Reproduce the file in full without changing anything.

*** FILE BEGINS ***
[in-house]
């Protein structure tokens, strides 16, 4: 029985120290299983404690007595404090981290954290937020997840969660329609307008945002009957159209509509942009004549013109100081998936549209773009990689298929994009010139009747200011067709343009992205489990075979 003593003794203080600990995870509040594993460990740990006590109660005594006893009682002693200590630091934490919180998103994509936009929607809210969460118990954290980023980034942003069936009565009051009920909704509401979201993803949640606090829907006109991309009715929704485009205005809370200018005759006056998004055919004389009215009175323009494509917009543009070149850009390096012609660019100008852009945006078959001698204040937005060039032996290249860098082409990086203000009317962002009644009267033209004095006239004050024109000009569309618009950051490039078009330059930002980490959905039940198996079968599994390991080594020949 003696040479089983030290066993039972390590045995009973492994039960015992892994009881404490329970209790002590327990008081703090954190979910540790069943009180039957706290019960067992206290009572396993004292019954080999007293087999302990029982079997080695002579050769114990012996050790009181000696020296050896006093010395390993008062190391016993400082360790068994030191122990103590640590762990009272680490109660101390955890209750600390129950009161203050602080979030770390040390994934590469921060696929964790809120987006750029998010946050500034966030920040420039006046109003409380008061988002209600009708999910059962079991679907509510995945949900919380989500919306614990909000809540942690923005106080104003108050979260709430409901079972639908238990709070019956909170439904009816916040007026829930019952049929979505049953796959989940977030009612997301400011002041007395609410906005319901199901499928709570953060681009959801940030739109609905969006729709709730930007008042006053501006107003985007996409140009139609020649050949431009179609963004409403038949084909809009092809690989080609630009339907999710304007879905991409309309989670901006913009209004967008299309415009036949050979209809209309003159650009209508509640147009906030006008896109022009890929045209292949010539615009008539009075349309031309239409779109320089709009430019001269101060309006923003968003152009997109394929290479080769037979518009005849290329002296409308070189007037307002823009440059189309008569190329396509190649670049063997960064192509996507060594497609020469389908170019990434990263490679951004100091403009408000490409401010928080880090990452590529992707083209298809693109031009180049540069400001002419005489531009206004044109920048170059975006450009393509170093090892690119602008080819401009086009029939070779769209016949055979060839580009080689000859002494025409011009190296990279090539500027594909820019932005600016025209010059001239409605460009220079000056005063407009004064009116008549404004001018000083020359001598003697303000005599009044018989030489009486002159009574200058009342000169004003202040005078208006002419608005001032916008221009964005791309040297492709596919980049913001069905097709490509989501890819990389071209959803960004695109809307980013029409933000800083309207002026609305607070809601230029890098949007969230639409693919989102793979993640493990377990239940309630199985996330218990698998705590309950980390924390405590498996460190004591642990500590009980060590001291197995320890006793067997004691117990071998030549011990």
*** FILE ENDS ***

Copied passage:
[in-house]
């Protein structure tokens, strides 16, 4: 029985120290299983404690007595404090981290954290937020997840969660329609307008945002009957159209509509942009004549013109100081998936549209773009990689298929994009010139009747200011067709343009992205489990075979 003593003794203080600990995870509040594993460990740990006590109660005594006893009682002693200590630091934490919180998103994509936009929607809210969460118990954290980023980034942003069936009565009051009920909704509401979201993803949640606090829907006109991309009715929704485009205005809370200018005759006056998004055919004389009215009175323009494509917009543009070149850009390096012609660019100008852009945006078959001698204040937005060039032996290249860098082409990086203000009317962002009644009267033209004095006239004050024109000009569309618009950051490039078009330059930002980490959905039940198996079968599994390991080594020949 003696040479089983030290066993039972390590045995009973492994039960015992892994009881404490329970209790002590327990008081703090954190979910540790069943009180039957706290019960067992206290009572396993004292019954080999007293087999302990029982079997080695002579050769114990012996050790009181000696020296050896006093010395390993008062190391016993400082360790068994030191122990103590640590762990009272680490109660101390955890209750600390129950009161203050602080979030770390040390994934590469921060696929964790809120987006750029998010946050500034966030920040420039006046109003409380008061988002209600009708999910059962079991679907509510995945949900919380989500919306614990909000809540942690923005106080104003108050979260709430409901079972639908238990709070019956909170439904009816916040007026829930019952049929979505049953796959989940977030009612997301400011002041007395609410906005319901199901499928709570953060681009959801940030739109609905969006729709709730930007008042006053501006107003985007996409140009139609020649050949431009179609963004409403038949084909809009092809690989080609630009339907999710304007879905991409309309989670901006913009209004967008299309415009036949050979209809209309003159650009209508509640147009906030006008896109022009890929045209292949010539615009008539009075349309031309239409779109320089709009430019001269101060309006923003968003152009997109394929290479080769037979518009005849290329002296409308070189007037307002823009440059189309008569190329396509190649670049063997960064192509996507060594497609020469389908170019990434990263490679951004100091403009408000490409401010928080880090990452590529992707083209298809693109031009180049540069400001002419005489531009206004044109920048170059975006450009393509170093090892690119602008080819401009086009029939070779769209016949055979060839580009080689000859002494025409011009190296990279090539500027594909820019932005600016025209010059001239409605460009220079000056005063407009004064009116008549404004001018000083020359001598003697303000005599009044018989030489009486002159009574200058009342000169004003202040005078208006002419608005001032916008221009964005791309040297492709596919980049913001069905097709490509989501890819990389071209959803960004695109809307980013029409933000800083309207002026609305607070809601230029890098949007969230639409693919989102793979993640493990377990239940309630199985996330218990698998705590309950980390924390405590498996460190004591642990500590009980060590001291197995320890006793067997004691117990071998030549011990």